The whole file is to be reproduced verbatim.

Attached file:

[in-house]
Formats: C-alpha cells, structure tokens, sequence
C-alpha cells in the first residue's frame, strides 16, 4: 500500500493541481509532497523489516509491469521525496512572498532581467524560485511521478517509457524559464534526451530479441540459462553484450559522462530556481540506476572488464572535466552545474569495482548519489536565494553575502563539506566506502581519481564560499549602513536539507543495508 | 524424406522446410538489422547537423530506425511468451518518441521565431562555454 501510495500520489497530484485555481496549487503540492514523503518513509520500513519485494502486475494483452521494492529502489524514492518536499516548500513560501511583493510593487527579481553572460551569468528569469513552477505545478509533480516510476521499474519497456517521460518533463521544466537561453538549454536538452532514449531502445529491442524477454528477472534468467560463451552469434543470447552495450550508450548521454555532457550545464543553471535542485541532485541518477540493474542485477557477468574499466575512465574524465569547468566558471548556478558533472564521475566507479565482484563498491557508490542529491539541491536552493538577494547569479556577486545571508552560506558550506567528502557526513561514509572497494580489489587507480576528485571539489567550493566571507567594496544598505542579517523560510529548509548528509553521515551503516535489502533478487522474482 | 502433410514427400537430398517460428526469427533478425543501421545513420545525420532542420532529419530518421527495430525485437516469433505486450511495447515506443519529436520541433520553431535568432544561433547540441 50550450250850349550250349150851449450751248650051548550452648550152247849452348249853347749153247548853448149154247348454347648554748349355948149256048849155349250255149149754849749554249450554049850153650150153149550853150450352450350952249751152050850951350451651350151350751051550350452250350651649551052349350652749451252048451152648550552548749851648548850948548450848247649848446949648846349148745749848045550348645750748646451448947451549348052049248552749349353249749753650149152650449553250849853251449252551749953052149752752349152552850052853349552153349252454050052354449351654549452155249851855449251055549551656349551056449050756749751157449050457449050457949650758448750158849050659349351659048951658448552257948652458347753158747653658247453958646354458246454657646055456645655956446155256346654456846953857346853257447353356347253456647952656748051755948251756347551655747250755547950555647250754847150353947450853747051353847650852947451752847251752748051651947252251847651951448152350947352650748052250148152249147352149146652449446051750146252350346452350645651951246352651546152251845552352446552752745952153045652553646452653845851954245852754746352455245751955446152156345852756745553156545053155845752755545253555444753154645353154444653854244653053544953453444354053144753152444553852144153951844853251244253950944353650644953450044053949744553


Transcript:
[in-house]
Formats: C-alpha cells, structure tokens, sequence
C-alpha cells in the first residue's frame, strides 16, 4: 500500500493541481509532497523489516509491469521525496512572498532581467524560485511521478517509457524559464534526451530479441540459462553484450559522462530556481540506476572488464572535466552545474569495482548519489536565494553575502563539506566506502581519481564560499549602513536539507543495508 | 524424406522446410538489422547537423530506425511468451518518441521565431562555454 501510495500520489497530484485555481496549487503540492514523503518513509520500513519485494502486475494483452521494492529502489524514492518536499516548500513560501511583493510593487527579481553572460551569468528569469513552477505545478509533480516510476521499474519497456517521460518533463521544466537561453538549454536538452532514449531502445529491442524477454528477472534468467560463451552469434543470447552495450550508450548521454555532457550545464543553471535542485541532485541518477540493474542485477557477468574499466575512465574524465569547468566558471548556478558533472564521475566507479565482484563498491557508490542529491539541491536552493538577494547569479556577486545571508552560506558550506567528502557526513561514509572497494580489489587507480576528485571539489567550493566571507567594496544598505542579517523560510529548509548528509553521515551503516535489502533478487522474482 | 502433410514427400537430398517460428526469427533478425543501421545513420545525420532542420532529419530518421527495430525485437516469433505486450511495447515506443519529436520541433520553431535568432544561433547540441 50550450250850349550250349150851449450751248650051548550452648550152247849452348249853347749153247548853448149154247348454347648554748349355948149256048849155349250255149149754849749554249450554049850153650150153149550853150450352450350952249751152050850951350451651350151350751051550350452250350651649551052349350652749451252048451152648550552548749851648548850948548450848247649848446949648846349148745749848045550348645750748646451448947451549348052049248552749349353249749753650149152650449553250849853251449252551749953052149752752349152552850052853349552153349252454050052354449351654549452155249851855449251055549551656349551056449050756749751157449050457449050457949650758448750158849050659349351659048951658448552257948652458347753158747653658247453958646354458246454657646055456645655956446155256346654456846953857346853257447353356347253456647952656748051755948251756347551655747250755547950555647250754847150353947450853747051353847650852947451752847251752748051651947252251847651951448152350947352650748052250148152249147352149146652449446051750146252350346452350645651951246352651546152251845552352446552752745952153045652553646452653845851954245852754746352455245751955446152156345852756745553156545053155845752755545253555444753154645353154444653854244653053544953453444354053144753152444553852144153951844853251244253950944353650644953450044053949744553